The Lancet Countdown on Health and Climate Change is an annual, comprehensive analysis of progress across 40 indicators on climate change and health.
A briefing accompanied this roundup.
Dr Clare Goodess, Senior Researcher, Climatic Research Unit, University of East Anglia, said:
“The title of this report refers to 25 years of inaction but the speed with which so many leading global institutions have come together over the last couple of years to identify and produce this comprehensive and authoritative set of indicators is impressive as well as very timely. The indicators reflect the breadth of the transformation that is required to address these public health issues by not only considering the direct and indirect impacts of climate change on health, but also considering adaptation and mitigation issues, as well as economic and finance issues as the world moves from a fossil-fuel driven to a low carbon economy.
“The indicators reveal some stark warnings for human health as well as some glimmers of hope. Crucially, these indicators will be published and reviewed annually until 2030 so progress can be clearly monitored.
“The authors acknowledge the need to continually improve and develop the indicators – but the key messages for 2017 appear robust. As the authors say, more work is needed to improve the attribution of these observed changes to climate change. However, many of the most dramatic trends in health impacts are related to rising temperature and more frequent high-temperature extremes. The attribution of these temperature trends to human activities is now unequivocal so the urgency of addressing the issues raised by this report is not in doubt.”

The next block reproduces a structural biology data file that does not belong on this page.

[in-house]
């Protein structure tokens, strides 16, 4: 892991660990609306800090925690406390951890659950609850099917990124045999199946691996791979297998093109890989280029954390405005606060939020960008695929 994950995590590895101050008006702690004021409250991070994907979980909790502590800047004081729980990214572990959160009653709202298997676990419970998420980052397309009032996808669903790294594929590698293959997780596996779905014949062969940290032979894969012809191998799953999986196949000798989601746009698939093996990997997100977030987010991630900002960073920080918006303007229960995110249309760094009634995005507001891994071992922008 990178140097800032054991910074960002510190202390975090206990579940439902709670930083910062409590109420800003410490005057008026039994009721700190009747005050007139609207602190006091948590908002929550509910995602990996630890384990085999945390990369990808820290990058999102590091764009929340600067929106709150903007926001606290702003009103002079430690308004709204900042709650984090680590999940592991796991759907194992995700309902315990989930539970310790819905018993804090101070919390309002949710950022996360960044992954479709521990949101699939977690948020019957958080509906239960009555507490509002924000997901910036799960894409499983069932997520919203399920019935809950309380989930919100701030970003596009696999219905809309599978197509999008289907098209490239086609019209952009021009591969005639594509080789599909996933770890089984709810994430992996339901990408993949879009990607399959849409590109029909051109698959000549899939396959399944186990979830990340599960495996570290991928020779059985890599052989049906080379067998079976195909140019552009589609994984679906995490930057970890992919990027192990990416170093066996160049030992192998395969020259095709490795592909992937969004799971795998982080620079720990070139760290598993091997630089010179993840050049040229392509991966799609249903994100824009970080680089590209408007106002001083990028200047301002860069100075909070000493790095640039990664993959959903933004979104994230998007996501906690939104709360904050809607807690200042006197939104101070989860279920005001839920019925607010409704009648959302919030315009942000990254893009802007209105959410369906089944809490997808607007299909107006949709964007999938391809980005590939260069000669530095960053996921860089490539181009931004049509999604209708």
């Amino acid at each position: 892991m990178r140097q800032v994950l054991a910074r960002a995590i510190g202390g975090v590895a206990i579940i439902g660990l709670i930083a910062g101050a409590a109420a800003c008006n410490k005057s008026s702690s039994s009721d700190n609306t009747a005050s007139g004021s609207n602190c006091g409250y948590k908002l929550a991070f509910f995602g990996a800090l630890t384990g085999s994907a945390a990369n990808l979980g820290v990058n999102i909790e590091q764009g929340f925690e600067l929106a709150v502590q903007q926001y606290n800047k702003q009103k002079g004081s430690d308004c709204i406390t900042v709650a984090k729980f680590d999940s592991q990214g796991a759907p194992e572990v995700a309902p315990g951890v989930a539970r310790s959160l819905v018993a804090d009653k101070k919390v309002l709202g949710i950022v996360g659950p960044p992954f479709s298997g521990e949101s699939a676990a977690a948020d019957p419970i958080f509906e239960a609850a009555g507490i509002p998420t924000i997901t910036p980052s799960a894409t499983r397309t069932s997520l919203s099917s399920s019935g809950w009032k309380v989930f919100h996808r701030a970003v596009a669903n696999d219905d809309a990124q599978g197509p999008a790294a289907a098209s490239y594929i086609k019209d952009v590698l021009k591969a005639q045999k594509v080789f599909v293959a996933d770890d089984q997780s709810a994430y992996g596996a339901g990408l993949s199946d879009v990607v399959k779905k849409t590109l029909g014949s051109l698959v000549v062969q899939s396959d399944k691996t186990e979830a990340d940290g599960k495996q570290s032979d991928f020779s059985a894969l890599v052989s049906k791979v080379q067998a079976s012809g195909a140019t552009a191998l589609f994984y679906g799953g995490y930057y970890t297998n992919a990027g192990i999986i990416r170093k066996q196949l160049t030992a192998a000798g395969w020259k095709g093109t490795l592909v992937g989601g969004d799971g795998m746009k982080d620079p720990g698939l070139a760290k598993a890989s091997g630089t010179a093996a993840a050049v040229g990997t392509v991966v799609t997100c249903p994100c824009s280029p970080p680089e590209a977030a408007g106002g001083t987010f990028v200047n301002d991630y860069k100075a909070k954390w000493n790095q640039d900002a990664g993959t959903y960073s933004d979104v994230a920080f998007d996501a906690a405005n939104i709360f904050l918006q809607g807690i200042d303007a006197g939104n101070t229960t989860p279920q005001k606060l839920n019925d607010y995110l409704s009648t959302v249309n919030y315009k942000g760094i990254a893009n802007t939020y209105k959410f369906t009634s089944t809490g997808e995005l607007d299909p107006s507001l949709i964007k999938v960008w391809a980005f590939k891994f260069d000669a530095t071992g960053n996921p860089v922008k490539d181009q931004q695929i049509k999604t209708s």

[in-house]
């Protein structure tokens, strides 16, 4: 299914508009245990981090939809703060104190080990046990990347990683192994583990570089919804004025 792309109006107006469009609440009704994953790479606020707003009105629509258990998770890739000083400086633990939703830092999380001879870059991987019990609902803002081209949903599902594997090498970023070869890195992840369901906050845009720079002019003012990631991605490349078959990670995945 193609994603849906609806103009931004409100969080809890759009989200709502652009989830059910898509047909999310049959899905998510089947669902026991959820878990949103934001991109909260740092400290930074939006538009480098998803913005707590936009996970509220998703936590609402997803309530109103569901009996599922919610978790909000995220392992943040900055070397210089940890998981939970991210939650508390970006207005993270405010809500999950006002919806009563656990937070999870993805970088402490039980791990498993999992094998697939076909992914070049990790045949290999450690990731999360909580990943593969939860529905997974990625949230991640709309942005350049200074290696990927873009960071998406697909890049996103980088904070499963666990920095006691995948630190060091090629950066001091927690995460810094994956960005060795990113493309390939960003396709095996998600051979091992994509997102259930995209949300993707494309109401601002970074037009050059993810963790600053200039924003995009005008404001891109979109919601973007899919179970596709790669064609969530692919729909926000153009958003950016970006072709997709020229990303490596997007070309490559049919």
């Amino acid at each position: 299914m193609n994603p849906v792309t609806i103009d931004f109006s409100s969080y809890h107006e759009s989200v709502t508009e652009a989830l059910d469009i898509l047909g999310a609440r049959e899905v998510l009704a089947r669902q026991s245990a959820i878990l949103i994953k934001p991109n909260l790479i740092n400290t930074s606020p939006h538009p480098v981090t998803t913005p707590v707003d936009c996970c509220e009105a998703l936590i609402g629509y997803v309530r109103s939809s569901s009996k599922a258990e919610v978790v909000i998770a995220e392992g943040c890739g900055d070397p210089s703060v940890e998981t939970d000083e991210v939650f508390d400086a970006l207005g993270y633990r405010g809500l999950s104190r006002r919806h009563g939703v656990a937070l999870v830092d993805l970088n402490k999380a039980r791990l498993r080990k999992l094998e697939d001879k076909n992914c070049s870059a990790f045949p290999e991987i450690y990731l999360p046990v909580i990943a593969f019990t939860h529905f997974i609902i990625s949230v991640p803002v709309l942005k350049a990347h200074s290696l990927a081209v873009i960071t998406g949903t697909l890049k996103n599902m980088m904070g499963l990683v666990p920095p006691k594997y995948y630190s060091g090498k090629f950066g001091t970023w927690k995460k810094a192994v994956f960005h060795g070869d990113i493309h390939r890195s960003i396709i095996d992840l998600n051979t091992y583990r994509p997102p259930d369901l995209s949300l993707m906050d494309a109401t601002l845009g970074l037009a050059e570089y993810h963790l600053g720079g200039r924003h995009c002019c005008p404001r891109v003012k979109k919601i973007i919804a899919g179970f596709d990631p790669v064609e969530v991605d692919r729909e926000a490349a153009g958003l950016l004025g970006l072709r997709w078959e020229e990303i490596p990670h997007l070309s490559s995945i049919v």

* ‘The Lancet Countdown on Health and Climate Change’ will be published on Monday 30 October 2017.
Dr Goodess: “I’m currently doing some work for WHO based around an ongoing series of health and climate profiles http://www.who.int/globalchange/resources/countries/en/ – our WHO contacts are Tara Neville and Diarmid Campbell-Lendrum, and Joy Shumake-Guillemot is a WMO advisor on the project team. This project is referred to in Panel 5 of the report, though the report does not use any data provided by UEA.I’ve had some involvement in a close to finished project, and have a new project from January 2018 (in final stages of contract negotiation with the funder), involving Michael Davies, Andy Haines, James Milner, Paul Wilkinson, Markus Amann and Paul Ekins. I have provided climate projection data to James Milner for use in the SHUE project – work which is currently being written up (with Mike Davies, Andy Haines and Paul Wilkinson as co-authors).All the people named above are authors of the Lancet Countdown report.”